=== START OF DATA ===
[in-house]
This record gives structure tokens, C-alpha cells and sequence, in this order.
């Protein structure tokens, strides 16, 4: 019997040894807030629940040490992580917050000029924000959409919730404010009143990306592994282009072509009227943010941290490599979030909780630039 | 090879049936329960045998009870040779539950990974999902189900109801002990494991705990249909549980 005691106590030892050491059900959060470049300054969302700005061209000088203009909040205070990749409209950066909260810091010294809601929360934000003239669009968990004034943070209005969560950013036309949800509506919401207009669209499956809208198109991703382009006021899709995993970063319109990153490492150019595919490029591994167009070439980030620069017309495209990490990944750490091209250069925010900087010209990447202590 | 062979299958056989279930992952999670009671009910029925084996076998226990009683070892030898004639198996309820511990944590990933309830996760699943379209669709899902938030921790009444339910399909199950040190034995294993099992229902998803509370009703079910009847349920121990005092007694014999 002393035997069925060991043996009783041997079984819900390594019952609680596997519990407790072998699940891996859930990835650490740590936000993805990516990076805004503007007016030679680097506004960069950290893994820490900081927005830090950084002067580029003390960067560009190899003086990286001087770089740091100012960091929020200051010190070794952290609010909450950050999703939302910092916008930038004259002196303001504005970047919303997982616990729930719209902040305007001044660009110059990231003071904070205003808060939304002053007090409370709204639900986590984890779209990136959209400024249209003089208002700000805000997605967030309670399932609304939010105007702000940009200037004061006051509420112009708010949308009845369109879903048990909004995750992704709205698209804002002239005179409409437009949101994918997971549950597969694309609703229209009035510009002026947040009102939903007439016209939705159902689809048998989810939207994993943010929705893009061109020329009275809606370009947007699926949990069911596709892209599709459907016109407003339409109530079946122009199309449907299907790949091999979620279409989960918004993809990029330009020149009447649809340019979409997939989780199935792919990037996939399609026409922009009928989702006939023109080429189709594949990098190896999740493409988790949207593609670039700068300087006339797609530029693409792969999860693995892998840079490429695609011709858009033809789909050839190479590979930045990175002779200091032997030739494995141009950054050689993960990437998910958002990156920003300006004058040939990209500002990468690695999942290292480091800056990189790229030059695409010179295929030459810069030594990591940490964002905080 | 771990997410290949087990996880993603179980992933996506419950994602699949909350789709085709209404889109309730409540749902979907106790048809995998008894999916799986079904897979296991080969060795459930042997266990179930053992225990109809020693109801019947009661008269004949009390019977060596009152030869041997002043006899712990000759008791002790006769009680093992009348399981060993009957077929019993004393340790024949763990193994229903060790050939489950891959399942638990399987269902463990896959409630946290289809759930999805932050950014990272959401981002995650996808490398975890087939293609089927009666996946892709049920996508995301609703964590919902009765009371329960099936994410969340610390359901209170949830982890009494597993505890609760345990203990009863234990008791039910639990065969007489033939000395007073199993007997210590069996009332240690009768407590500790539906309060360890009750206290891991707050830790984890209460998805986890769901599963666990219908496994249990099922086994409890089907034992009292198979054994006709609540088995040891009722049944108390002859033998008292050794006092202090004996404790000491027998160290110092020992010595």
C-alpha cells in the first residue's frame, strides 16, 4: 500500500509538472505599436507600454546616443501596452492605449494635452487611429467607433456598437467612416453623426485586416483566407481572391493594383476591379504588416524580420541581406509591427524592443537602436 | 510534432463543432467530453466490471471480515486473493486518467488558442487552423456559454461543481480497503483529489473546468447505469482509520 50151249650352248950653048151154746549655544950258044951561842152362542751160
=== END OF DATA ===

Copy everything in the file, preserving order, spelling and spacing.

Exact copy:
[in-house]
This record gives structure tokens, C-alpha cells and sequence, in this order.
């Protein structure tokens, strides 16, 4: 019997040894807030629940040490992580917050000029924000959409919730404010009143990306592994282009072509009227943010941290490599979030909780630039 | 090879049936329960045998009870040779539950990974999902189900109801002990494991705990249909549980 005691106590030892050491059900959060470049300054969302700005061209000088203009909040205070990749409209950066909260810091010294809601929360934000003239669009968990004034943070209005969560950013036309949800509506919401207009669209499956809208198109991703382009006021899709995993970063319109990153490492150019595919490029591994167009070439980030620069017309495209990490990944750490091209250069925010900087010209990447202590 | 062979299958056989279930992952999670009671009910029925084996076998226990009683070892030898004639198996309820511990944590990933309830996760699943379209669709899902938030921790009444339910399909199950040190034995294993099992229902998803509370009703079910009847349920121990005092007694014999 002393035997069925060991043996009783041997079984819900390594019952609680596997519990407790072998699940891996859930990835650490740590936000993805990516990076805004503007007016030679680097506004960069950290893994820490900081927005830090950084002067580029003390960067560009190899003086990286001087770089740091100012960091929020200051010190070794952290609010909450950050999703939302910092916008930038004259002196303001504005970047919303997982616990729930719209902040305007001044660009110059990231003071904070205003808060939304002053007090409370709204639900986590984890779209990136959209400024249209003089208002700000805000997605967030309670399932609304939010105007702000940009200037004061006051509420112009708010949308009845369109879903048990909004995750992704709205698209804002002239005179409409437009949101994918997971549950597969694309609703229209009035510009002026947040009102939903007439016209939705159902689809048998989810939207994993943010929705893009061109020329009275809606370009947007699926949990069911596709892209599709459907016109407003339409109530079946122009199309449907299907790949091999979620279409989960918004993809990029330009020149009447649809340019979409997939989780199935792919990037996939399609026409922009009928989702006939023109080429189709594949990098190896999740493409988790949207593609670039700068300087006339797609530029693409792969999860693995892998840079490429695609011709858009033809789909050839190479590979930045990175002779200091032997030739494995141009950054050689993960990437998910958002990156920003300006004058040939990209500002990468690695999942290292480091800056990189790229030059695409010179295929030459810069030594990591940490964002905080 | 771990997410290949087990996880993603179980992933996506419950994602699949909350789709085709209404889109309730409540749902979907106790048809995998008894999916799986079904897979296991080969060795459930042997266990179930053992225990109809020693109801019947009661008269004949009390019977060596009152030869041997002043006899712990000759008791002790006769009680093992009348399981060993009957077929019993004393340790024949763990193994229903060790050939489950891959399942638990399987269902463990896959409630946290289809759930999805932050950014990272959401981002995650996808490398975890087939293609089927009666996946892709049920996508995301609703964590919902009765009371329960099936994410969340610390359901209170949830982890009494597993505890609760345990203990009863234990008791039910639990065969007489033939000395007073199993007997210590069996009332240690009768407590500790539906309060360890009750206290891991707050830790984890209460998805986890769901599963666990219908496994249990099922086994409890089907034992009292198979054994006709609540088995040891009722049944108390002859033998008292050794006092202090004996404790000491027998160290110092020992010595």
C-alpha cells in the first residue's frame, strides 16, 4: 500500500509538472505599436507600454546616443501596452492605449494635452487611429467607433456598437467612416453623426485586416483566407481572391493594383476591379504588416524580420541581406509591427524592443537602436 | 510534432463543432467530453466490471471480515486473493486518467488558442487552423456559454461543481480497503483529489473546468447505469482509520 50151249650352248950653048151154746549655544950258044951561842152362542751160